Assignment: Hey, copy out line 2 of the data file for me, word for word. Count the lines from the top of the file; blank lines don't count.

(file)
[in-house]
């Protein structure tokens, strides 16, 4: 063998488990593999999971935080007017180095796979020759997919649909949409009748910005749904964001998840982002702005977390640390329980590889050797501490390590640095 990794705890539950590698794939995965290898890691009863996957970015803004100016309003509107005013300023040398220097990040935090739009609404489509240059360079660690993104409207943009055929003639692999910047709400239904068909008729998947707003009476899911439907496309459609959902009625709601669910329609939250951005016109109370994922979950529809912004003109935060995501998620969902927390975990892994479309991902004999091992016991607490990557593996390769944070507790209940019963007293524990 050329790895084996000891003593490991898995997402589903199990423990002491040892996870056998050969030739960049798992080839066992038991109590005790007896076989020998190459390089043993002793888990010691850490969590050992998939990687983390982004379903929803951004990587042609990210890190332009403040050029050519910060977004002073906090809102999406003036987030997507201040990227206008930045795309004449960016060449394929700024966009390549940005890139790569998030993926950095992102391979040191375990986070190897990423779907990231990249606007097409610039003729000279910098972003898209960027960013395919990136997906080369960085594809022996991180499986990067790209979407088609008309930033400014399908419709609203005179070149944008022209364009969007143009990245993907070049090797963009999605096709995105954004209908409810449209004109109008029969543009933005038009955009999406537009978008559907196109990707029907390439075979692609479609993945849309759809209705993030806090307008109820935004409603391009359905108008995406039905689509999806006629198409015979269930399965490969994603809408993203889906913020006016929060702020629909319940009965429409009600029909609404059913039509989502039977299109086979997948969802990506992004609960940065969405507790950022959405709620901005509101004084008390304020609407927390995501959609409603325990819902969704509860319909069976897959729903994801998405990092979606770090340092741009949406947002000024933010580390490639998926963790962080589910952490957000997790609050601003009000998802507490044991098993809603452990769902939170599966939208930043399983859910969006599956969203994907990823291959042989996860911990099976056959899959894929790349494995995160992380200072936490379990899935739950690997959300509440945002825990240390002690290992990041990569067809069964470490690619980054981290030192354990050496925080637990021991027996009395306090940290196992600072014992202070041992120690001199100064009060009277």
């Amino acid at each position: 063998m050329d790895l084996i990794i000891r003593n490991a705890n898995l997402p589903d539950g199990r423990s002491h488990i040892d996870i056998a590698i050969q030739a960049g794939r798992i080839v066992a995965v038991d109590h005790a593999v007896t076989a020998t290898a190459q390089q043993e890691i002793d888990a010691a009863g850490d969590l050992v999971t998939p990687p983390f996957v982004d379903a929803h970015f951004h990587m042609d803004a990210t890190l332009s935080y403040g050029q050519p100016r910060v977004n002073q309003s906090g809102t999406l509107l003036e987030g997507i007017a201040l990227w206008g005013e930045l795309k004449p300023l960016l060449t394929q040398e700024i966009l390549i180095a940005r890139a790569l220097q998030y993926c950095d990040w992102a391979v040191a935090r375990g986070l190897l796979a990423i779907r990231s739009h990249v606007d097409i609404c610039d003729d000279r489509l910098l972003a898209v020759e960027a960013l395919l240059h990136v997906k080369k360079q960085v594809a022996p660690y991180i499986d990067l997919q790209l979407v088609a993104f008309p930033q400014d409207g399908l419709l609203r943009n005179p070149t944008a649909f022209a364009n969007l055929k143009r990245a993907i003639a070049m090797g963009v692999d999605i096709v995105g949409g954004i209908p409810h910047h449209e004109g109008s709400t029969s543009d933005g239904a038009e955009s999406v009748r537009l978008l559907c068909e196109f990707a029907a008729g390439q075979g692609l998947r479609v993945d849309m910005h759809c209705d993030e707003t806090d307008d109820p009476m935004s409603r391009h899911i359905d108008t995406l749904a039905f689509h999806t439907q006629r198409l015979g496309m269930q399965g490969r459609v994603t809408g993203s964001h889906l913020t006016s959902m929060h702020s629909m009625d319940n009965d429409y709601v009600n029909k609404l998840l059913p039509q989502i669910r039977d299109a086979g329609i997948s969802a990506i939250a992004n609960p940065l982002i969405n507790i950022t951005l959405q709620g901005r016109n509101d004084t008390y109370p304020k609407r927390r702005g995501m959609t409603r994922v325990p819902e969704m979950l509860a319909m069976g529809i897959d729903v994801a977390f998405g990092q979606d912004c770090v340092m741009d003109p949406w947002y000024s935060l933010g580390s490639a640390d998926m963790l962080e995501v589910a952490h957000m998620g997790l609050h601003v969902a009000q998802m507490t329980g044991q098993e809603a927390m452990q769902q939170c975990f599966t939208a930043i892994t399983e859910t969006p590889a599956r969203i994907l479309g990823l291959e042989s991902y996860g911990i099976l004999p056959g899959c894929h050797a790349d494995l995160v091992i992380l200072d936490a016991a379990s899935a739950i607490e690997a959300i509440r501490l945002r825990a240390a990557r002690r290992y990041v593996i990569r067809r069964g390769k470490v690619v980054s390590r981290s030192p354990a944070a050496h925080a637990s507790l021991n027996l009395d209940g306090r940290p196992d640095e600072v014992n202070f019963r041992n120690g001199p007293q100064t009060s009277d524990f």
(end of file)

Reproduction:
């Protein structure tokens, strides 16, 4: 063998488990593999999971935080007017180095796979020759997919649909949409009748910005749904964001998840982002702005977390640390329980590889050797501490390590640095 990794705890539950590698794939995965290898890691009863996957970015803004100016309003509107005013300023040398220097990040935090739009609404489509240059360079660690993104409207943009055929003639692999910047709400239904068909008729998947707003009476899911439907496309459609959902009625709601669910329609939250951005016109109370994922979950529809912004003109935060995501998620969902927390975990892994479309991902004999091992016991607490990557593996390769944070507790209940019963007293524990 050329790895084996000891003593490991898995997402589903199990423990002491040892996870056998050969030739960049798992080839066992038991109590005790007896076989020998190459390089043993002793888990010691850490969590050992998939990687983390982004379903929803951004990587042609990210890190332009403040050029050519910060977004002073906090809102999406003036987030997507201040990227206008930045795309004449960016060449394929700024966009390549940005890139790569998030993926950095992102391979040191375990986070190897990423779907990231990249606007097409610039003729000279910098972003898209960027960013395919990136997906080369960085594809022996991180499986990067790209979407088609008309930033400014399908419709609203005179070149944008022209364009969007143009990245993907070049090797963009999605096709995105954004209908409810449209004109109008029969543009933005038009955009999406537009978008559907196109990707029907390439075979692609479609993945849309759809209705993030806090307008109820935004409603391009359905108008995406039905689509999806006629198409015979269930399965490969994603809408993203889906913020006016929060702020629909319940009965429409009600029909609404059913039509989502039977299109086979997948969802990506992004609960940065969405507790950022959405709620901005509101004084008390304020609407927390995501959609409603325990819902969704509860319909069976897959729903994801998405990092979606770090340092741009949406947002000024933010580390490639998926963790962080589910952490957000997790609050601003009000998802507490044991098993809603452990769902939170599966939208930043399983859910969006599956969203994907990823291959042989996860911990099976056959899959894929790349494995995160992380200072936490379990899935739950690997959300509440945002825990240390002690290992990041990569067809069964470490690619980054981290030192354990050496925080637990021991027996009395306090940290196992600072014992202070041992120690001199100064009060009277």